As interest (and arguably and, yes, ironically, trust) in Bitcoin has waned, the reverse seems to be true about the blockchain, the technological underpinning of the cryptocurrency, which in the last year or so has received interest from banks, businesses, and governmental organizations alike.

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The Technology of the Blockchain

Let’s expand on the very, very simple definition of blockchain at the beginning of this article: the blockchain is distributed, digital ledger.

One of the key features of the blockchain is that it is a distributed database; that is to say, the database exists in multiple copies across multiple computers. These computers form a peer-to-peer network, meaning that there is no single, centralized database or server, but rather the blockchain database exists across a decentralized network of machines, each acting as a node on that network.

Transactions on the blockchain are signed digitally, using public key cryptography. (And now a brief description of that technology: public key cryptography uses two keys, which makes it harder to crack. There is a public and private key – related mathematically but because of the complexity of that math, nearly impossible (or at least computationally infeasible) to guess. The public key can be used to sign and encrypt a message that’s being sent; the recipient – and only the designated recipient – can decrypt that transaction with their private key. (Here’s my public key, by the way.) In addition to encrypting messages, public key cryptography can be used to authenticate an identity as well as to verify that the message – or in the case of a transaction on the blockchain – has not been altered.)

Because of the distributed nature of the blockchain database, data about all new transactions must be propagated to all nodes on the network so that the blockchain stays in sync as one “world wide ledger,” and not as many conflicting ledgers. That means that in order to update the blockchain, these multiple, distributed copies of it must be reconciled so that they all contain the same version. This happens in the blockchain via a consensus process: the majority of the nodes in the system must concur. (Note: there are other synchronization methods for distributed databases.) This consensus process is one of the key innovations of the blockchain: it is “emergent,” rather than happening at a scheduled time or interval as each new transaction and block is verified computationally.

Each block of the blockchain is made up of a list of transactions. Each block also contains a block header. That header, in turn, contains (at least) three sets of metadata: 1) structured data about the transactions in the block; 2) the timestamp and data about the proof-of-work algorithm (this is how new blocks are mined and verified – more on this in a minute); 3) a reference to the parent block – that is, the previous block – via a “hash” (in order words, a cryptographic algorithm). This creates the “chain” part of the blockchain. Each block in the blockchain can be identified by a hash of its header.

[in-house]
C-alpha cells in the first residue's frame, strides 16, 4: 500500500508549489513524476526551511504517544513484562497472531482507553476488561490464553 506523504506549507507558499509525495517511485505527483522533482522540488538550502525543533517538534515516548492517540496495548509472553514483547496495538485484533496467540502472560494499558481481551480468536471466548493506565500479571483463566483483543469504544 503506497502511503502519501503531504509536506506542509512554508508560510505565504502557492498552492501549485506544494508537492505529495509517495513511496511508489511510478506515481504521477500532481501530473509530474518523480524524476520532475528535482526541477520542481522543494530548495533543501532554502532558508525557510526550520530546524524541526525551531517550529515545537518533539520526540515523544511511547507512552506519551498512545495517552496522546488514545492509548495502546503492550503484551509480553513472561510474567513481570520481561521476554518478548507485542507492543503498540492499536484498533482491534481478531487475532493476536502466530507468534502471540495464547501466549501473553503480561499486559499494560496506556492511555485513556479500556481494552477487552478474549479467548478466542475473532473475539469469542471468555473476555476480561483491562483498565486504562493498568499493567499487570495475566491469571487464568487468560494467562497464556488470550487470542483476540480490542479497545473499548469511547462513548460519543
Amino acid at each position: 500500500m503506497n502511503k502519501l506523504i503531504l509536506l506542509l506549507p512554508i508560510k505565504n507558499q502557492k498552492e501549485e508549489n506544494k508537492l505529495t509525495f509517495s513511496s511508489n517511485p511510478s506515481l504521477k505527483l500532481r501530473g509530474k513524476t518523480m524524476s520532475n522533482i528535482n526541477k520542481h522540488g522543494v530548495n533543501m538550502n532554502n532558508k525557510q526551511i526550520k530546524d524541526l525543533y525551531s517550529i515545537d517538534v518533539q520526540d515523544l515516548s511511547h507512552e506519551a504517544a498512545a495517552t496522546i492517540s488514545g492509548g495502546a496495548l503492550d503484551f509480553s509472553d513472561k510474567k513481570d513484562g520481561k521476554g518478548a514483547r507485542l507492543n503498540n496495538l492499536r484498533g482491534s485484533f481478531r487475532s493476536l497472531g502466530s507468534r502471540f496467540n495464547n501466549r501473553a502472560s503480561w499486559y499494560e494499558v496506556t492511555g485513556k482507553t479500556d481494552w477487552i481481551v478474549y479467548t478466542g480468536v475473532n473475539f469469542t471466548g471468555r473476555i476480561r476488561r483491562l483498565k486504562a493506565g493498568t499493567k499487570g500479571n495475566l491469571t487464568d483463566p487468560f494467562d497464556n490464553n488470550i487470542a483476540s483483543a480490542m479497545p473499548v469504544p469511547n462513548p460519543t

New blocks are created by a process called “mining,” which validates new transactions and adds them to the chain. In Bitcoin, a new block is mined every 10 minutes (that rate is different for different cryptocurrencies’ blockchains). The miner (the machine) that mines the new block is rewarded financially – in the case of Bitcoin, the miner receives Bitcoin (currently 25 per block, but that figure will halve later this year), as well as a cut of the transaction fees for all transactions on the block.

To mine new blocks, miners on the network compete to solve a unique, difficult math puzzle. As noted above, the “proof of work” of that solution is included in the block header which allows the block to be verified. Solving this math problem is nontrivial. Since Bitcoin’s creation, the difficulty of this problem has increased exponentially, as has in turn the computational power needed to solve it. estimates that Bitcoin miners are now trying 450 thousand trillion solutions per second to solve these puzzles. As such, in 2015, O’Reilly Media estimated that it takes about $600 million a year to maintain the mining infrastructure of the Bitcoin system.

One of the benefits of the increasing complexity of the “proof of work” algorithm is that Bitcoin (purportedly at least) becomes ever more secure. But now, it is impossible to mine Bitcoin on a personal home computer; most mining operations are that, operations – vast farms of pooled computing resources. (I wrote “purportedly” in that last sentence because of fears that these mining pools make Bitcoin susceptible to a “51% attack,” whereby an entity that has majority control could alter the blockchain.)

While cryptocurrency might be virtual, all this mining and computational puzzle-solving obviously takes an enormous amount of energy. According to one Motherboard estimate, “each Bitcoin transaction uses roughly enough electricity to power 1.57 American households for a day.” Bitcoin currently handles about 360,000 transactions per day. You do the math.

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Who’s Investing in the Blockchain?

For the last few years, blockchain and Bitcoin have been hailed as “the next big thing,” and there have been plenty of predictions about a coming boom in funding for the sector. The Bitcoin news site CoinDesk has compiled a database of investments in Bitcoin- and blockchain-related startups, and from that (in mid 2015) it created a list of the ten most influential venture capital firms in the industry.